- SBA Fact Sheet: USMCA: Opportunities for Small Business (PDF)
- SBA Blog on USMCA: "USMCA is More Business for Small Business"
- USMCA Fact Sheets at ustr.gov
- USMCA Issue-Specific Fact Sheets at ustr.gov
- USMCA Small Business Checklist and Underserved Communities Resources (PDF) (Includes resource fact sheets for minority-owned small businesses [PDF], women-owned small businesses [PDF], and Native American-owned small businesses [PDF].)
The inaugural USMCA SME Dialogue was held April 22, 2022, in San Antonio, Texas. The Dialogue is one of the commitments created by the USMCA SME Chapter. Review the agenda, presentations, the press release, and other information from the Dialogue.
Learn more about exporting to Canada and Mexico from SBA OIT’s Learn to Trade webinars: Accessing the Canadian Market and Accessing the Mexican Market. For information on resources for women exporters, please view the joint webinar from SBA and the Commerce Department’s International Trade Administration.
Other programs to support trade with specific markets
Prosper Africa is a U.S. Government initiative to increase trade and investment between African nations and the United States. Prosper Africa brings together services and resources from across the U.S. Government to empower businesses and investors with market insights, deal support, financing opportunities, and solutions to strengthen business climates. U.S. small businesses can connect with Prosper Africa’s information on trading with African nations, deal teams, and other federal resources. Review the Prosper Africa Toolkit to learn about resources to support trade with Africa. The Prosper Africa website also has a list of upcoming events.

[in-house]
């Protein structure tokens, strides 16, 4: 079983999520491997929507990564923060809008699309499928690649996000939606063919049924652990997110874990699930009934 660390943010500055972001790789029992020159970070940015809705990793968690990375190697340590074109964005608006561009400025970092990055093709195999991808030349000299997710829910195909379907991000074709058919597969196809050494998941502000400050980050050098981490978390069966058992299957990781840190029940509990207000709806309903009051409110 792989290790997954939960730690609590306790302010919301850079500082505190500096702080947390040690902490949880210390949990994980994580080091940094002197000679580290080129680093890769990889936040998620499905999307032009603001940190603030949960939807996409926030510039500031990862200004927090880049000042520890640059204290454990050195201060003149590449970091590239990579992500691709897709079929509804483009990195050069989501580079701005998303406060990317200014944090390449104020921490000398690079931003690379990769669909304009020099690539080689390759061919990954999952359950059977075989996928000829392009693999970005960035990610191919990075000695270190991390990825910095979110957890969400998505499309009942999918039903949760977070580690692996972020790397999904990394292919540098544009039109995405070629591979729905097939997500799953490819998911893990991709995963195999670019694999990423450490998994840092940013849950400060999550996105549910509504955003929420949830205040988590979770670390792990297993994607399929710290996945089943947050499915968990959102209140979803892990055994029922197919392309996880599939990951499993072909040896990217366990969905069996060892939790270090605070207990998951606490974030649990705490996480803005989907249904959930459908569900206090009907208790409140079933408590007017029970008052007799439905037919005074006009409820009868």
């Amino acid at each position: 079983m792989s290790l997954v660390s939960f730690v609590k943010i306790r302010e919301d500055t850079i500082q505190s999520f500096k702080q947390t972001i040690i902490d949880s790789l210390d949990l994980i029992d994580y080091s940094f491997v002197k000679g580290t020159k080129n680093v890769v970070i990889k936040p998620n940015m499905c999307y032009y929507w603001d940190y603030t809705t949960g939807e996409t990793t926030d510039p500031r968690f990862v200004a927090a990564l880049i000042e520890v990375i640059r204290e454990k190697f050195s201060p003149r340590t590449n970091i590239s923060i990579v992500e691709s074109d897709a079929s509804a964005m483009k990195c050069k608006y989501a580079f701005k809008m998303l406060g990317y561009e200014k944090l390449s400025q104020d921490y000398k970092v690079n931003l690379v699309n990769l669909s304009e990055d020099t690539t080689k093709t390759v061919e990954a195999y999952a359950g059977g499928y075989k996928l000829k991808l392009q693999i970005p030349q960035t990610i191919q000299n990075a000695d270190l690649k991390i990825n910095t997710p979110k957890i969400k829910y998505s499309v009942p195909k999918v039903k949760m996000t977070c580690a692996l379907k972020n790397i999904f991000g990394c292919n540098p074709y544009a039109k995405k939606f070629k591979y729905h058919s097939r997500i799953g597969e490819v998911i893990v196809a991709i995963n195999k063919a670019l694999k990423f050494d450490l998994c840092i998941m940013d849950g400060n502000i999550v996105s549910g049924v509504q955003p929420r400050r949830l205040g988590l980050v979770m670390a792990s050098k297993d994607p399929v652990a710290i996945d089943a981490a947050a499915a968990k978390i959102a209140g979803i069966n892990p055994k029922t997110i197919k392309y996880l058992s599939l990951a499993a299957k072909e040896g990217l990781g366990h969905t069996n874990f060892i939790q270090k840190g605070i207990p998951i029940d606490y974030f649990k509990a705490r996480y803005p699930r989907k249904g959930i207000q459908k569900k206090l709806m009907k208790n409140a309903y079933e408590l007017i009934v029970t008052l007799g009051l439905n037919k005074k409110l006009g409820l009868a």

U.S. small businesses may already be providing goods and services through U.S. government contracting opportunities. A track record of successfully delivering goods and/or services to the U.S. government domestically or in trade-related activities may help distinguish your business globally as well.
U.S. trade agreements often include commitments to provide U.S. businesses access to compete on a level playing field in agreed “covered” portions of government procurement. U.S. small businesses can find foreign government and international organization procurement information and assistance from the International Trade Administration.
For assistance with sales of U.S. goods to foreign governments, explore the Office of Advocacy at the U.S. Department of Commerce.
Local assistance abroad
Working with a foreign distributor or wholesaler provides another channel to market. State Trade Expansion Program (STEP) award or other programs may be available from your State to help you identify foreign partners to represent you in a market.
The commercial or economic sections of U.S. embassies and consulates may also be able to assist with questions. For food and agricultural products, U.S. Foreign Agricultural Service in foreign markets can help.
Trade events to explore foreign markets
International Trade Administration Trade Missions: The U.S. Department of Commerce’s ITA organizes in-person and virtual trade events. The calendar features trade mission to export markets.
USTDA reverse trade missions: Reverse trade missions and other USTDA events are opportunities for small businesses to identify potential foreign partners and projects.
USDA Resource Partners’ State and Regional Trade Groups have ongoing trade events. Find your local partner at USDA.gov.
Office of International Trade Hotline
Contact the Office of International Trade Hotline
For additional help, please contact SBA’s Office of International Trade Hotline: 855-722-4877 or firstname.lastname@example.org.